Saying his work in Baltimore is incomplete, Mayor Martin O'Malley announced yesterday that he will not be a candidate for governor this year - clearing the way for Lt. Gov. Kathleen Kennedy Townsend to run unopposed for the Democratic nomination.
"There is no tougher fight, and no more noble cause, than the turnaround of a great American city," O'Malley said, adding that the decision to forgo the campaign was the most difficult of his political life.
FOR THE RECORD - An article and photo caption in yesterday's editions incorrectly identified Catherine O'Malley as a Baltimore circuit judge. She is a district judge.
"The risk of losing this particular race was really not something that intimidated me," he said.
"In the final battle between head and heart, my conscience just wouldn't allow me to take the risk that the hard work and sacrifices of these last 2 1/2 ... years might have been in vain."
In a 10-minute address that aides said he wrote himself, the mayor did not mention Townsend's name.
She is the only announced Democratic candidate and the front-runner in every poll to date.
O'Malley said he would support the Democratic nominee but made clear his disdain for Townsend by repeating his assertion that the state party suffers from a "vacuum of leadership."
His announcement removed the last apparent obstacle in Townsend's bid for the nomination and signaled the true start of this year's campaign.
Barring unforeseen developments, the Nov. 5 match will pit Townsend against U.S. Rep. Robert L. Ehrlich Jr., the Timonium Republican.
"Now the race is joined. The race is clear. There are two candidates," said Ehrlich, who immediately challenged the lieutenant governor to six televised debates and candidate forums.
Townsend said she was pleased with the mayor's decision, and she pledged to "work hard" for the city.
"I think it's great that we will work together to make sure Baltimore is the greatest city in Maryland and the greatest city in the country," she said.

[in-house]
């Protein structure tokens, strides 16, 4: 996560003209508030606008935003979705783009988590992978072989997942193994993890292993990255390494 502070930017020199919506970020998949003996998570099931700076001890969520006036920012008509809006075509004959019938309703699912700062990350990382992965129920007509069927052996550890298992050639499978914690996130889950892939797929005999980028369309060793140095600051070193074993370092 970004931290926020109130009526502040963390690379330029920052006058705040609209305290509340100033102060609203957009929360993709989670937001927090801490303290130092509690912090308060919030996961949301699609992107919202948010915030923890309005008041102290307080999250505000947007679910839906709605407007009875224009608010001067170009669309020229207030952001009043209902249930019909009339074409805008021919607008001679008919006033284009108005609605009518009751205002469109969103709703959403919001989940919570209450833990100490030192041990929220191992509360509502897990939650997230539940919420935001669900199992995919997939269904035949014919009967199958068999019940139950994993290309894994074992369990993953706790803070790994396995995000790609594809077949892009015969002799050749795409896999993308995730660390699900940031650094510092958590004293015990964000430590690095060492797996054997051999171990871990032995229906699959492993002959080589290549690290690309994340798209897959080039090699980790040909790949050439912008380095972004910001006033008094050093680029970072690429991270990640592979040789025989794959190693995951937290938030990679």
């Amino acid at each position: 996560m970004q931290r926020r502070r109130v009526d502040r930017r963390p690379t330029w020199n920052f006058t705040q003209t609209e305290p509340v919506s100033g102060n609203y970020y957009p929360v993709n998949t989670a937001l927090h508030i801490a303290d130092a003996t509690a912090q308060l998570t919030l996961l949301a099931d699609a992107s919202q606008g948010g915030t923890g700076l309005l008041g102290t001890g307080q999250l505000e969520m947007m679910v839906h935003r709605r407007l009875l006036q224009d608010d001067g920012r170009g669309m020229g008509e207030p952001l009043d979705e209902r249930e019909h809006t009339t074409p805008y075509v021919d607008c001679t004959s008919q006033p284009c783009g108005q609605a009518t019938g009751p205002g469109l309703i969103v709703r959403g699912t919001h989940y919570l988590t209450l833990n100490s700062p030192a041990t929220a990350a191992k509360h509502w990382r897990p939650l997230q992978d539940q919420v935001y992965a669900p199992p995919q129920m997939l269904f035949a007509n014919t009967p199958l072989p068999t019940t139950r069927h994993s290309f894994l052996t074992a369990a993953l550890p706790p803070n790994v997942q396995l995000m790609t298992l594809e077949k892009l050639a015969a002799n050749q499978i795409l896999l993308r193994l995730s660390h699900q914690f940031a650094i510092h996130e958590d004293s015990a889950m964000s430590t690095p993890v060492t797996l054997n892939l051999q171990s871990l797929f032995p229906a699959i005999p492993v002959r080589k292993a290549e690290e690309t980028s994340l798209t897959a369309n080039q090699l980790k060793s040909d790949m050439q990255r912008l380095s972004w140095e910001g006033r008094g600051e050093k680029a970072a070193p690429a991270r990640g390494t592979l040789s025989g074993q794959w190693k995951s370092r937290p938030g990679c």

Impact on candidates
O'Malley's announcement bolsters Townsend's candidacy by allowing her to save money for the general election while avoiding the potential damage of charges leveled during a primary fight.
For Ehrlich, the impact is mixed, political observers said. The Republican would have preferred to face an opponent scarred by three months of intensive intra-party campaigning.
But Ehrlich believes he can now tap financial supporters in the Baltimore-area business community who he says have been withholding donations until O'Malley made up his mind.
O'Malley's decision follows an intense push by the city's business and Democratic political leaders to persuade him to stay in City Hall.
The front man for an Irish rock band, with irrefutable charisma and a deep reservoir of ambition, O'Malley, 39, is credited with restoring hope and energy to teetering neighborhoods.
Sen. Barbara A. Hoffman, chairman of the Budget and Taxation Committee, said she "begged" O'Malley not to enter the race.
"The truth is, if he left now, we'd say we had a promising young mayor there for a couple of years, but he didn't stay long enough to do the job," she said.
"We worked hard," said Sen. Nathaniel J. McFadden, referring to the effort to persuade the mayor to stay. "We had discussions. ... We are going to have a difficult race with the Republican nominee, and we need all hands on deck."
Del. Howard P. Rawlings, the influential chairman of the House Appropriations Committee, said, "A lot of people have made their desires known to him. I did it months ago."
Rawlings might have received one of the first signals that O'Malley was ready to skip the race.
On May 23, at a groundbreaking ceremony for the University of Maryland Dental School, O'Malley scribbled a list of "do's and don'ts" for the state's next governor and handed it to Rawlings. Among the requests: money for a Johns Hopkins biotechnology center, more drug treatment funding and increased aid for schools.
Rawlings gave the list to Townsend.
Building a bridge
"I wanted to be helpful in creating a bridge that the two of them could walk over together to victory," he said, adding that he expects the lieutenant governor to address the mayor's concerns.
"I think you will hear a responsiveness on her part, starting with [today's] speech" before a public policy group, he said.
Townsend campaign spokesman Michael Morrill said that there was no quid pro quo between the mayor and lieutenant governor over city funding issues and that Townsend supported most of the items on the mayor's list before seeing it.
Likewise, O'Malley denied yesterday that any pledge by Townsend or her supporters influenced his thinking.
"Let me make one thing perfectly clear: I was not promised financial or political support in the future in return for not running," the mayor said in his speech. "In the final analysis, my decision had a lot more to do with governing than politics."
O'Malley's pronouncement was cheered by members of Maryland's Democratic establishment, who said they were thrilled to avoid a bruising primary between rising political stars.